We can clean our homes, keep ourselves healthier, and help the environment, all at the same time.

Linda Hetzer is an editor and author of books on home designcrafts, and foodand coauthor of Moving On: A Practical Guide to Downsizing the Family Home

In Praise of Procrastination


Is there really anything good to say about procrastination?

We’ve written here so often about the need to do it NOW – whatever “it” is – to  start downsizing now, to make a decision about the clutter now, to be more organized now, that perhaps I’m posting this in the wrong place…

But before we dismiss procrastination as something that is to be avoided at all cost, let’s take a look at it from both sides.

We are all very familiar with the downside of procrastinating.

If you want to make an easy job seem mighty hard, just keep putting off doing it.

~ Olin Miller

Do not wait to strike till the iron is hot; but make it hot by striking.

~ W.B. Yeats

They always say time changes things, but you actually have to change them yourself.

~ Andy Warhol

Maybe, just maybe, it’s time to look at the upside of procrastinating.

A time to rest, to dream instead of do.

~ Sophie Fonanel

How we spend our days is, of course, how we spend our lives.

~ Annie Dillard

Why should I not sit, every morning of my life, on the hillside, looking into the shining world?

~ Mary Oliver

What can we gain from taking time away from the task at hand, from putting down the always present to-do list? We give ourselves an opportunity to rest, to dream, to look out on the hillside, to mark our days with thought and contemplation.

We can stop always having to do, and just be.

Linda Hetzer is an editor and author of books on home designcrafts, and foodand coauthor of Moving On: A Practical Guide to Downsizing the Family Home

Tips for Making the Most of Your Family Reunion

Hulstrand Family Together 1990

It’s summertime again! Time for picnics, barbeques, trips to the beach—and family reunions!

Here are a few tips for ways to make your family reunion, if you’re having one, more special—and more lasting.

1)   Plan ahead of time to tell stories, and then do it! Send an e-mail to everyone in the family who’s coming to the reunion (and everyone who can’t make it as well). Ask them to share memories, and give them a few cues to get things rolling: memories about grandma and grandpa, the funniest thing that ever happened at a family reunion, childhood memories of family holiday celebrations, the time Uncle Edward fell in the pond, etc. Then when you’re all together, gather around for a storytelling time where people read their stories aloud, or just tell them.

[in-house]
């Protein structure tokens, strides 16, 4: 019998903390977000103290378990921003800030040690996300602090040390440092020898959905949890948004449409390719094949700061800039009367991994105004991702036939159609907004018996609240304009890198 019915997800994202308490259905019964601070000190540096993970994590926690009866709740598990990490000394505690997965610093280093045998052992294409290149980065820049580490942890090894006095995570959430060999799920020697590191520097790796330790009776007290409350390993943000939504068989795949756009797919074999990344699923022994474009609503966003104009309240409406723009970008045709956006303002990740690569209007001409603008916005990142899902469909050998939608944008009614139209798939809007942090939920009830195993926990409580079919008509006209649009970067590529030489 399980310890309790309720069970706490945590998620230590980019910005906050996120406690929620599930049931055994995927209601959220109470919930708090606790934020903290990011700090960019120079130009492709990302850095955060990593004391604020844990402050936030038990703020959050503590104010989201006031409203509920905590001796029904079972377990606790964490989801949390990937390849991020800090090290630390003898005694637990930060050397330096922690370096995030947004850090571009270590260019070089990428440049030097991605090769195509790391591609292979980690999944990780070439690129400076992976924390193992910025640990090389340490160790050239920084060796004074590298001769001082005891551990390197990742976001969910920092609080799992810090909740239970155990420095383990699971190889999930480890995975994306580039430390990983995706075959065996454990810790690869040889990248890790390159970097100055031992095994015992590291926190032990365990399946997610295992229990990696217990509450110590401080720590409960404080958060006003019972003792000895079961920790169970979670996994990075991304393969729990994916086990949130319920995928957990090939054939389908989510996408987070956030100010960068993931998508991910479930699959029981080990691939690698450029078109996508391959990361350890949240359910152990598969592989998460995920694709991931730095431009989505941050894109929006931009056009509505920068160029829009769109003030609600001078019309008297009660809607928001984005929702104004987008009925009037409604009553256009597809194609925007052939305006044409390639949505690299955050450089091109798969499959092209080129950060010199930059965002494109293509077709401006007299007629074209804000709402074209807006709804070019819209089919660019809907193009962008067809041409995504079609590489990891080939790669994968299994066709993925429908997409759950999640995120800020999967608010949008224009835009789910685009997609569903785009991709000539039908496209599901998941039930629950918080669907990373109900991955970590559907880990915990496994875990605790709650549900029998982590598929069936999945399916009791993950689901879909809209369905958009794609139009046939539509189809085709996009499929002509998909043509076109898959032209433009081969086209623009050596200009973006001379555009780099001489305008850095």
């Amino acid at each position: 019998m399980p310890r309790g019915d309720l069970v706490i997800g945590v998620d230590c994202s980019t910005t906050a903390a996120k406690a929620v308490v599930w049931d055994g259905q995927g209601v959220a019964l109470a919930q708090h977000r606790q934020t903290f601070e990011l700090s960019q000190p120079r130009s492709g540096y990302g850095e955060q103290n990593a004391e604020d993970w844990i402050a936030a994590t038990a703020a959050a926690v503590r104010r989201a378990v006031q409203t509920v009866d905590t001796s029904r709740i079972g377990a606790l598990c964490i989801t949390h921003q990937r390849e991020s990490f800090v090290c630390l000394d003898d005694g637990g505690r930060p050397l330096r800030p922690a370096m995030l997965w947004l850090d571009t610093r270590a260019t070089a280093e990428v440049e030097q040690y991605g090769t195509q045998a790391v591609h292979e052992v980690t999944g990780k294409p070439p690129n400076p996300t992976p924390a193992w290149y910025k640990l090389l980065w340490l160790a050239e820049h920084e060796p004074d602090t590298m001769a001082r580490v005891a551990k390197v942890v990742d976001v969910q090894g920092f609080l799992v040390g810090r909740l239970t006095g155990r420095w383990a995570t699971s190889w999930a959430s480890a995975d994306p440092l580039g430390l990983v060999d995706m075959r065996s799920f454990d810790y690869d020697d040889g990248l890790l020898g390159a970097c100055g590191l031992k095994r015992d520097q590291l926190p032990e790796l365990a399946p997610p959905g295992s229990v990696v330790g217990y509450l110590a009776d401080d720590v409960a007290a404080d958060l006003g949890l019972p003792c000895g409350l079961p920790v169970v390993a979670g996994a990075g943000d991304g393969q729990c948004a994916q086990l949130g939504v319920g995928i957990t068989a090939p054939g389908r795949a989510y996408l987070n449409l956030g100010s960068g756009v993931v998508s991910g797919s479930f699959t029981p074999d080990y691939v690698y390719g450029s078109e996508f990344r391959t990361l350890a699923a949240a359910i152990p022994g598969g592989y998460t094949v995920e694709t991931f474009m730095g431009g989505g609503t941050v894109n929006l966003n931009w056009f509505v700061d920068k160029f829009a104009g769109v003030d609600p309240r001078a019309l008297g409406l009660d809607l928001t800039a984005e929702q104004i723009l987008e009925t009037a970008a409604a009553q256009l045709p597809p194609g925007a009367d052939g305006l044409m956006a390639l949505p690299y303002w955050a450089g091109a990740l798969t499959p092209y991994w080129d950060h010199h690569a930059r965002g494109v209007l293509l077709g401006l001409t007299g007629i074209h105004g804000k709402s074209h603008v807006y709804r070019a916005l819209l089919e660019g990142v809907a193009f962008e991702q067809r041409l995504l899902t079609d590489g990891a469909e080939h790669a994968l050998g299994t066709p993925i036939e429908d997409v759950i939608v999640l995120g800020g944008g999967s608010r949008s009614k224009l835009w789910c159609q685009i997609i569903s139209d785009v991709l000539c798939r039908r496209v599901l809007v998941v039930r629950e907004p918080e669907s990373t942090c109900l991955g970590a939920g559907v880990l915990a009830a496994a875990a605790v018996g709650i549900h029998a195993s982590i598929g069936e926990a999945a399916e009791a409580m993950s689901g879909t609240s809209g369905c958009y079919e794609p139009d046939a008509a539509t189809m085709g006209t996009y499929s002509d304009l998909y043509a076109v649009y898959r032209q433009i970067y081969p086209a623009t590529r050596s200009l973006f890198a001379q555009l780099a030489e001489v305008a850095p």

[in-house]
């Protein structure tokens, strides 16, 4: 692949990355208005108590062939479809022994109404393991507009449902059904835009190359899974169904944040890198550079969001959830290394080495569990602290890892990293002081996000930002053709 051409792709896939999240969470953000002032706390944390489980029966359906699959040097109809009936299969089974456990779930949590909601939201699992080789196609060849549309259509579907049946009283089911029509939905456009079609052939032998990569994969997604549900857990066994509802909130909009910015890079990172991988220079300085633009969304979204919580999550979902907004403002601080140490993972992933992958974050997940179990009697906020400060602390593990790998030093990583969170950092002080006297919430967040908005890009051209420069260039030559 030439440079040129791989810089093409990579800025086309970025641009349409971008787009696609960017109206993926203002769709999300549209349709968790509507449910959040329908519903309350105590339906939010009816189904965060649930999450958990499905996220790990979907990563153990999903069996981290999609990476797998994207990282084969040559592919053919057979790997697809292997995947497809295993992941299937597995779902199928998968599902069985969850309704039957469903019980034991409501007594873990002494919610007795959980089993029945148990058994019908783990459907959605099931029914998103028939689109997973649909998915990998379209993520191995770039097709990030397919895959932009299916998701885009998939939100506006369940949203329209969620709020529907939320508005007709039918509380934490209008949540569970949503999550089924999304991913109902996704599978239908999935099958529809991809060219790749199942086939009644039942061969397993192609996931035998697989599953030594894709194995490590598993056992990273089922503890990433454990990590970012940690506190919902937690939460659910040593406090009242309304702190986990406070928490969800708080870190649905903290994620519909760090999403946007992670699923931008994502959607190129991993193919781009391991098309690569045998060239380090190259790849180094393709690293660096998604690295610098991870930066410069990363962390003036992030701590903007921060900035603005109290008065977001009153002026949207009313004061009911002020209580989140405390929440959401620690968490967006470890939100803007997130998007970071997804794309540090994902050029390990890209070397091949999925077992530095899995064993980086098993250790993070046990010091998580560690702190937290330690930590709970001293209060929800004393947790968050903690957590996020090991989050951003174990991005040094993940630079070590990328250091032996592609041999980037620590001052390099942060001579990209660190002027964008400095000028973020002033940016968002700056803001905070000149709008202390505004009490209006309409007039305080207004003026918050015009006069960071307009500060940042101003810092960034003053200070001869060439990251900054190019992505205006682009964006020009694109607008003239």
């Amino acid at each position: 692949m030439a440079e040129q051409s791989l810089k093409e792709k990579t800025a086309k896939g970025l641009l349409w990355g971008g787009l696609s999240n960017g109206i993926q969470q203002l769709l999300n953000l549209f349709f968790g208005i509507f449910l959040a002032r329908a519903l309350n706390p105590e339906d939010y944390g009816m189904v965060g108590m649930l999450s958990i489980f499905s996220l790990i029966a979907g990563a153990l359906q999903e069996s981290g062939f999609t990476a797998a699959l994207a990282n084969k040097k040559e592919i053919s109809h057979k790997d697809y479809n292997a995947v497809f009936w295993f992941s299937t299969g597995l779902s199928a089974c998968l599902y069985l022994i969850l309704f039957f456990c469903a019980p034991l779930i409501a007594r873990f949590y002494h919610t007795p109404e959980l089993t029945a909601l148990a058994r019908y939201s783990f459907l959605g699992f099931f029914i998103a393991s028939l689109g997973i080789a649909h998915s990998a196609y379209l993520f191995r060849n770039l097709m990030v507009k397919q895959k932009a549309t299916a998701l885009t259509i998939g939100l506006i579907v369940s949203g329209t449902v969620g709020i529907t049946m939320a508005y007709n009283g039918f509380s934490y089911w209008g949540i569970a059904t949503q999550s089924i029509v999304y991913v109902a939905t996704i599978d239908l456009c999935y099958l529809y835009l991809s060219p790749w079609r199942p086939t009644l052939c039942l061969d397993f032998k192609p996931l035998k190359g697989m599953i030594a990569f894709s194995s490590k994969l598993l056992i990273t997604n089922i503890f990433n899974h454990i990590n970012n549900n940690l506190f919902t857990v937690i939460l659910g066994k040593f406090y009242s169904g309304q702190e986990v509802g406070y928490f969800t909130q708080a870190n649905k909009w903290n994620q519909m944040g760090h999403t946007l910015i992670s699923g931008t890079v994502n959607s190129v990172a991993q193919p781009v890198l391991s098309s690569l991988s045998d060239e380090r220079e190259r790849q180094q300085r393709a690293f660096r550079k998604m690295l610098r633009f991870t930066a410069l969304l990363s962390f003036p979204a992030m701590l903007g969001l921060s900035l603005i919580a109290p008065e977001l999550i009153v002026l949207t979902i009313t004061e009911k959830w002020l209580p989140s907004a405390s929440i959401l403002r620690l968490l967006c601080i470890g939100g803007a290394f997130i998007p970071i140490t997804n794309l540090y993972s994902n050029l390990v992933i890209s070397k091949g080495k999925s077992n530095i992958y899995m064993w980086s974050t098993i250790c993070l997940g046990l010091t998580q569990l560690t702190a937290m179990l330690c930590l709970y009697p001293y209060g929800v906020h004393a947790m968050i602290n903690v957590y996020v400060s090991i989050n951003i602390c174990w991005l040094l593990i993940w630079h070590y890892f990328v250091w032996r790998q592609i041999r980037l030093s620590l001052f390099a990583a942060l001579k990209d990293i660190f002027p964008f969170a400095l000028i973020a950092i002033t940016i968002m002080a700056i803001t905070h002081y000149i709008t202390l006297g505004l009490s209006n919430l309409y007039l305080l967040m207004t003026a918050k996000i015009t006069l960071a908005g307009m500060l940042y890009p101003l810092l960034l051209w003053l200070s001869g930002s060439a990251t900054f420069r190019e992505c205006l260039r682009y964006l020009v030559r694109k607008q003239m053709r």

2)   Capture these stories in video, and/or voice recordings.  Voice recordings are often better than video because they are less distracting, less likely to make storytellers self-conscious, and less likely to interrupt the natural flow of conversation. You can buy a digital recorder that is incredibly powerful, but only the size of a cigarette lighter in your local electronics supply store at surprisingly affordable prices. Then just turn it on and let the stories become part of your family history. (Of course you should let everyone know that’s what you’re doing and ask permission first, as a matter of courtesy.)

3)   Make a book of  memories to share. A few years ago one of my cousins and I organized a “Hulstrand Review” in preparation for our family reunion. We invited submissions from all members of the family. When it was gathered together, we had drawings and stories written by the very young (some of these were items created in response to school assignments about the importance of family, etc.); memories of the family elders about their growing-up years; even some of Grandma’s favorite cookie recipes, written in her hand. We photocopied the collection, and gave it out to everyone when we got together. Naturally, it was a big hit! We promised to make another one the following year, and that has not yet happened yet. But it will, one day: in the meantime we have a great moment in our family’s history captured that we will all always treasure—and some invaluable family stories recorded by people who are no longer with us.

4)   Don’t forget the obligatory group shot. Candid photos of individuals and small groups interacting are great. But don’t forget to get the group shots too, of everyone all together. You know the one: the one everyone groans about!  One day you’ll all be glad you have it. (In some families, having one “serious” and one “goofy” shot makes it more fun, and captures more than one side of everyone’s personality.)

5)   Remember that family reunions are not always called family reunions. Sometimes they are called weddings, or bar mitzvahs, or birthday parties. Anytime the extended family gets together, it’s a family reunion of sorts, and it’s cause for celebration.

6)   Don’t forget to savor the day. Family reunions can be occasions where family tensions come out as well as love of family. If someone starts pushing your buttons, try to keep things in perspective. Life is a gift, and we never know how long it will last, or when we’ll be together again. So count your blessings today, hug your family (no matter how mad some of them make you), and be happy!